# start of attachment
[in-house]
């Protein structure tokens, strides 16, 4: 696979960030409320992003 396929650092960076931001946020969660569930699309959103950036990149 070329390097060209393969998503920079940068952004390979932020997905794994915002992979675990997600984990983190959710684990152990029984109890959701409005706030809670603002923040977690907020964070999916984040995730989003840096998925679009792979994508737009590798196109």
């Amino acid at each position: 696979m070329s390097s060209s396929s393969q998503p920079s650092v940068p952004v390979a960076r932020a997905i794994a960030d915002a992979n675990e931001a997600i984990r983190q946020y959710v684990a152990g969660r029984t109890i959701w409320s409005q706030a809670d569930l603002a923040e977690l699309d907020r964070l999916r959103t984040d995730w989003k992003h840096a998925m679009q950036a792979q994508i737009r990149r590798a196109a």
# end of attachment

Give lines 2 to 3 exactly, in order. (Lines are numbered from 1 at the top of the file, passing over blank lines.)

């Protein structure tokens, strides 16, 4: 696979960030409320992003 396929650092960076931001946020969660569930699309959103950036990149 070329390097060209393969998503920079940068952004390979932020997905794994915002992979675990997600984990983190959710684990152990029984109890959701409005706030809670603002923040977690907020964070999916984040995730989003840096998925679009792979994508737009590798196109």
């Amino acid at each position: 696979m070329s390097s060209s396929s393969q998503p920079s650092v940068p952004v390979a960076r932020a997905i794994a960030d915002a992979n675990e931001a997600i984990r983190q946020y959710v684990a152990g969660r029984t109890i959701w409320s409005q706030a809670d569930l603002a923040e977690l699309d907020r964070l999916r959103t984040d995730w989003k992003h840096a998925m679009q950036a792979q994508i737009r990149r590798a196109a």